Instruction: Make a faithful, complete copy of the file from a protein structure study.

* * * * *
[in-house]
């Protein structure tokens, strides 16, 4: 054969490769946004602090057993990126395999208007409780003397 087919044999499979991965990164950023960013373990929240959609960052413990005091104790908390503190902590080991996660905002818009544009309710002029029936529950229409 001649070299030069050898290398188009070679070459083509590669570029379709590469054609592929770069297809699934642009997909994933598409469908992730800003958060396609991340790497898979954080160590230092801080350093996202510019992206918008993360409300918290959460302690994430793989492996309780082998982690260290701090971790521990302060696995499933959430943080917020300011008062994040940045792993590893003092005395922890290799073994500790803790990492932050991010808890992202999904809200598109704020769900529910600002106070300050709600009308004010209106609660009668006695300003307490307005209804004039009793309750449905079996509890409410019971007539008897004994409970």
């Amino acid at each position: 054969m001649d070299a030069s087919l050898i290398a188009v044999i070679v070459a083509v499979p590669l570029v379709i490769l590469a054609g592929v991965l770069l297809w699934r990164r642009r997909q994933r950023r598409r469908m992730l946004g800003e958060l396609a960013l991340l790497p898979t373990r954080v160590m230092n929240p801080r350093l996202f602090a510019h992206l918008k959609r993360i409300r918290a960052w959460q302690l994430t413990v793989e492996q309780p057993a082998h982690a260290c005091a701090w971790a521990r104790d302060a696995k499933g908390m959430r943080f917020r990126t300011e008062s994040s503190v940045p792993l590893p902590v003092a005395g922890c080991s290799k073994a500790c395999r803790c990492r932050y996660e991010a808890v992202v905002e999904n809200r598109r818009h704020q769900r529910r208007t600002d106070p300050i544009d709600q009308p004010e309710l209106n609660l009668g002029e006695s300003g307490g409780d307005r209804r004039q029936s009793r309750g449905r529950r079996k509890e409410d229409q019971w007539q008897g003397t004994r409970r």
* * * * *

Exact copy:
[in-house]
């Protein structure tokens, strides 16, 4: 054969490769946004602090057993990126395999208007409780003397 087919044999499979991965990164950023960013373990929240959609960052413990005091104790908390503190902590080991996660905002818009544009309710002029029936529950229409 001649070299030069050898290398188009070679070459083509590669570029379709590469054609592929770069297809699934642009997909994933598409469908992730800003958060396609991340790497898979954080160590230092801080350093996202510019992206918008993360409300918290959460302690994430793989492996309780082998982690260290701090971790521990302060696995499933959430943080917020300011008062994040940045792993590893003092005395922890290799073994500790803790990492932050991010808890992202999904809200598109704020769900529910600002106070300050709600009308004010209106609660009668006695300003307490307005209804004039009793309750449905079996509890409410019971007539008897004994409970």
């Amino acid at each position: 054969m001649d070299a030069s087919l050898i290398a188009v044999i070679v070459a083509v499979p590669l570029v379709i490769l590469a054609g592929v991965l770069l297809w699934r990164r642009r997909q994933r950023r598409r469908m992730l946004g800003e958060l396609a960013l991340l790497p898979t373990r954080v160590m230092n929240p801080r350093l996202f602090a510019h992206l918008k959609r993360i409300r918290a960052w959460q302690l994430t413990v793989e492996q309780p057993a082998h982690a260290c005091a701090w971790a521990r104790d302060a696995k499933g908390m959430r943080f917020r990126t300011e008062s994040s503190v940045p792993l590893p902590v003092a005395g922890c080991s290799k073994a500790c395999r803790c990492r932050y996660e991010a808890v992202v905002e999904n809200r598109r818009h704020q769900r529910r208007t600002d106070p300050i544009d709600q009308p004010e309710l209106n609660l009668g002029e006695s300003g307490g409780d307005r209804r004039q029936s009793r309750g449905r529950r079996k509890e409410d229409q019971w007539q008897g003397t004994r409970r």